Workforce and Higher Education
Gov. Jerry Brown proposed spending more than $270 million on improving the performance of California’s workforce training programs in his proposed budget yesterday, providing a boost to the Council’s efforts to strengthen regional workforce pipelines—and better connect training programs with the needs of employers. The proposed budget also keeps tuition flat at the University of California and California State University systems, increasing core funding by 4.6 percent at CSU and 5.4 percent at UC.

Council President and CEO Jim Wunderman issued the following statement on the Governor’s proposed budget:

“California is enjoying an El Nino of economic resurgence that is filling state coffers. Gov. Brown has presented a budget that reflects that largesse while also recognizing that we must be prepared for an inevitable downturn. We applaud the Governor’s continuing vigilance in controlling spending and focusing investments in areas critical to sustaining our nation-leading economic growth, including transportation and higher education. There is more work to be done to make sure we are investing in the foundational areas of our economy, including rebuilding and improving our beleaguered and badly underfunded transportation system. California also still relies heavily on volatile income taxes, for which the Bay Area contributes a disproportionately high level compared with other regions of the state.

We look forward to working with the Governor, his administration and the Legislature in the coming weeks and months to ensure California’s spending is focused on those areas that will help sustain healthy, balanced and long-term economic growth. That includes continuing our work with groups like The Fix Our Roads Coalition to secure the funding California so badly needs to repair our roads and highways.”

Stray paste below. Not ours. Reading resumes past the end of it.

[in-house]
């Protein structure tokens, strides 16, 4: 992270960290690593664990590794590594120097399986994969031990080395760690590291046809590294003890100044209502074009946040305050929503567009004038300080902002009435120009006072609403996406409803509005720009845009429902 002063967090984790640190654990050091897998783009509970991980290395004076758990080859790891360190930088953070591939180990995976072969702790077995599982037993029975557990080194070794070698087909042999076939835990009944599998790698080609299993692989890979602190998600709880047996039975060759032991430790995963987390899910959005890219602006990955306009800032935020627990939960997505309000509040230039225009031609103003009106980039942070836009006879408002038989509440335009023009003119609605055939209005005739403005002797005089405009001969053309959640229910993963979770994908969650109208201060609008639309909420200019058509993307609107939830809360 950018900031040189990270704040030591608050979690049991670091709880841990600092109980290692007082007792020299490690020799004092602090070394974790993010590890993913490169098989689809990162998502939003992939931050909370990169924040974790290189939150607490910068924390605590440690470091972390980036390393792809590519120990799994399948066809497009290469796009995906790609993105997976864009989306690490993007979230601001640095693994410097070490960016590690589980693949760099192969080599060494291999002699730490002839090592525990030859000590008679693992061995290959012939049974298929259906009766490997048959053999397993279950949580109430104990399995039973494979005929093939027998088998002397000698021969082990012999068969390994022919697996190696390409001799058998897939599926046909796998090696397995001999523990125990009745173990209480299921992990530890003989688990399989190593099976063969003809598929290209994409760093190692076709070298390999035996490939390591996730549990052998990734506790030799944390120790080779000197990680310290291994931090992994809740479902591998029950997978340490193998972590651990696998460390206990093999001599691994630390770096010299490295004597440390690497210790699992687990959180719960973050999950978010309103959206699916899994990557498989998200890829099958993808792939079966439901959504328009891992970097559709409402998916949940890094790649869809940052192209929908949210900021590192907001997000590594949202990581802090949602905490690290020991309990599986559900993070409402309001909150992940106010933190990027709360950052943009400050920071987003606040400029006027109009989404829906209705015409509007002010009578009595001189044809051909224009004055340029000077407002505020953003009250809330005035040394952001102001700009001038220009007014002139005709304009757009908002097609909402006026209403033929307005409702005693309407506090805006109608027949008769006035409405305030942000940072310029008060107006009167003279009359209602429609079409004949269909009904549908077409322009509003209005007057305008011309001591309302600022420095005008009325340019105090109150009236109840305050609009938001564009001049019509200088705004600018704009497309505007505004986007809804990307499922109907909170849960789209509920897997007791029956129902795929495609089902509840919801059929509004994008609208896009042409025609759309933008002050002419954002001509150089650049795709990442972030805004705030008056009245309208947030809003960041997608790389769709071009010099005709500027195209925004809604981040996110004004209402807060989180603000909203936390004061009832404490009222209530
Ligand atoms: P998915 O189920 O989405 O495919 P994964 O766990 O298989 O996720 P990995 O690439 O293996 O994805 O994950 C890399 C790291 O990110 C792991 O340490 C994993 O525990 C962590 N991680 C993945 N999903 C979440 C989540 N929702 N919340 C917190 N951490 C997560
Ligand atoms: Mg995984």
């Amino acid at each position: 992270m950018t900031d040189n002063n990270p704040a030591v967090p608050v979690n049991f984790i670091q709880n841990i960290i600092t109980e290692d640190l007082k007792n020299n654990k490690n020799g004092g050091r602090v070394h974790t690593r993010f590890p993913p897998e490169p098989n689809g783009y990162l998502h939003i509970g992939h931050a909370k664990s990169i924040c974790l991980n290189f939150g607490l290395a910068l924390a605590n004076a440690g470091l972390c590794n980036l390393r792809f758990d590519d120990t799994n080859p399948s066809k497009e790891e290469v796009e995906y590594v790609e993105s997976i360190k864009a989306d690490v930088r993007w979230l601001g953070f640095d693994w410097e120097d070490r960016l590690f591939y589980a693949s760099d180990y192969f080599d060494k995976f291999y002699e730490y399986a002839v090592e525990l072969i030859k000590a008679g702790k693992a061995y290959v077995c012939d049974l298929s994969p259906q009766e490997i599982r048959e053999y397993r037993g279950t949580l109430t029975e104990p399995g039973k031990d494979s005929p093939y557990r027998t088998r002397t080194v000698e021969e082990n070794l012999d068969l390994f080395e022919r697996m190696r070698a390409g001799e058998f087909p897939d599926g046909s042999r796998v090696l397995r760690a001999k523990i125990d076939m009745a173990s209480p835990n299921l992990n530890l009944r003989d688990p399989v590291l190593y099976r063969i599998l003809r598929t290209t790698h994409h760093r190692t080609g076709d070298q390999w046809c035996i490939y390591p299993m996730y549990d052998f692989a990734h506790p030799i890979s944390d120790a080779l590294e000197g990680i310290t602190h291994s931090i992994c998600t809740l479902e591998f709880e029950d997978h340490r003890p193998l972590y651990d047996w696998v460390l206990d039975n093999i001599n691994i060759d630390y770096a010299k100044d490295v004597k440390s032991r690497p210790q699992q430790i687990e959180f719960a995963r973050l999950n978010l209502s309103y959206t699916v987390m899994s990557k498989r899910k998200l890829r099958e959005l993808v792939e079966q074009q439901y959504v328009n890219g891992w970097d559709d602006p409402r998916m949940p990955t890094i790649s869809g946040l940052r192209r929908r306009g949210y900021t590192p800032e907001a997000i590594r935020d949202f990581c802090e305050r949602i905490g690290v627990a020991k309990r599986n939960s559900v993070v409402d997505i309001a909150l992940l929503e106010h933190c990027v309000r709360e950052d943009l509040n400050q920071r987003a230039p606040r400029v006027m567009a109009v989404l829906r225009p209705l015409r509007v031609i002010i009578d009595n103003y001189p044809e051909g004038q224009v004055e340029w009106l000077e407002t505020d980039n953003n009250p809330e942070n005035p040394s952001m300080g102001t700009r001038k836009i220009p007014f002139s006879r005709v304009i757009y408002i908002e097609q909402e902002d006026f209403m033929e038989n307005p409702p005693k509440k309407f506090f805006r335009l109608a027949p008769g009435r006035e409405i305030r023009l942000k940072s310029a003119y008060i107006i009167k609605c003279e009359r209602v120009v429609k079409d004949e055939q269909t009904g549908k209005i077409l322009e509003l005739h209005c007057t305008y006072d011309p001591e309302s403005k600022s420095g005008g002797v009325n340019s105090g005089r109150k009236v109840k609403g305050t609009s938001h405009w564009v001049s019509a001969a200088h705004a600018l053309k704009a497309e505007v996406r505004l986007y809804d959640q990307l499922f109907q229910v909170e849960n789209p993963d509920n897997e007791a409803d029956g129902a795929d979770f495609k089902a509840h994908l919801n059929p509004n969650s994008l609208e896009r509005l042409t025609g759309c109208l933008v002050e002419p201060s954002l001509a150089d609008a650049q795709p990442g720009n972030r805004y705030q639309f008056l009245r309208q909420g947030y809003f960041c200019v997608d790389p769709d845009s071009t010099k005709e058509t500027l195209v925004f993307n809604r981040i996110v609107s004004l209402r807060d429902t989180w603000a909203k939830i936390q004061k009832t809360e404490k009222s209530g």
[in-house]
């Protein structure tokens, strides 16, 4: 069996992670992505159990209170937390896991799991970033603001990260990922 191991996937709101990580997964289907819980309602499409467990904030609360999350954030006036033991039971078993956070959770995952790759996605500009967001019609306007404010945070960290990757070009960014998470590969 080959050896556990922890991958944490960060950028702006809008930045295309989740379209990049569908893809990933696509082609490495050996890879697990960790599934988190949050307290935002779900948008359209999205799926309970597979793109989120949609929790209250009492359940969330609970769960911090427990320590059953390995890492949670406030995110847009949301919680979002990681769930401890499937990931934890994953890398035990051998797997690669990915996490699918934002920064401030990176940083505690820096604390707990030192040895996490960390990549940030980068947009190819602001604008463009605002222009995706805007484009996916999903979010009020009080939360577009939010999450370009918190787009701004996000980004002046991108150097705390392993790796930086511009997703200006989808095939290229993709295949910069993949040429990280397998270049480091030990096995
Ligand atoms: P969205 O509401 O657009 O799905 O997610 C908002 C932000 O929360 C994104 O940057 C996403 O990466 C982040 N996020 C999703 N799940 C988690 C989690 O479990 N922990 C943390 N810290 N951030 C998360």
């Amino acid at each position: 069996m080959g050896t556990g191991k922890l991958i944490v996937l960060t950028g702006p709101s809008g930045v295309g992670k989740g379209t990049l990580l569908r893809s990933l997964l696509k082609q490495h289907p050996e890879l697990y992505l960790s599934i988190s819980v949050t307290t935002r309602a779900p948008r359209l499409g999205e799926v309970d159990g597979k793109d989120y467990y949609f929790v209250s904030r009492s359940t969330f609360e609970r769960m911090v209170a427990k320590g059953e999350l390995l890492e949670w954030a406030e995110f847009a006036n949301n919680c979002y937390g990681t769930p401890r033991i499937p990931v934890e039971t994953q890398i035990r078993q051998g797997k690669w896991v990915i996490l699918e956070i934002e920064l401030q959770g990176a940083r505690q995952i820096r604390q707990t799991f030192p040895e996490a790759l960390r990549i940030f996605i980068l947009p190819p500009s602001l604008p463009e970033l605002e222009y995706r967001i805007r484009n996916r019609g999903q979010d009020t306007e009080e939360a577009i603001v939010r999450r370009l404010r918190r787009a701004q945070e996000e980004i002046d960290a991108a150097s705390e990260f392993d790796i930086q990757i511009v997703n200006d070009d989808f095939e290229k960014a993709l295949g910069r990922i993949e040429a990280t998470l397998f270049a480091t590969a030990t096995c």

New Poll Shows Strong Support for Stabilizing Higher Ed Funding

The Bay Area Council today (Jan. 7) released results of a statewide poll that shows California voters want to put the brakes on decades of state funding cuts to higher education, with 63 percent of voters saying they would support a ballot initiative to guarantee stable funding for the University of California and California State University systems. The support far surpasses the simple majority that would be needed for passage.

Along with shoring up higher education funding from the state, voters also want guarantees on admissions and access to key courses. The poll found that 81 percent of voters want guaranteed admission to both UC and CSU schools for qualified California students. Support for increasing access to courses needed for graduation was even higher, coming in at 83 percent.

“Californians want more from their higher education system, but they also recognize our higher education system needs more support,” said Jim Wunderman, President and CEO of the Bay Area Council, which sponsored the poll. “Our public higher education system is the headwater of our innovation economy, but the snowpack of state funding that feeds UC and CSU has been getting thinner and thinner. Guaranteeing a minimum level of state funding would provide some stability for our higher education systems and protect students and families against the constant threat of increasing tuition.”

See summary of California higher education poll results>>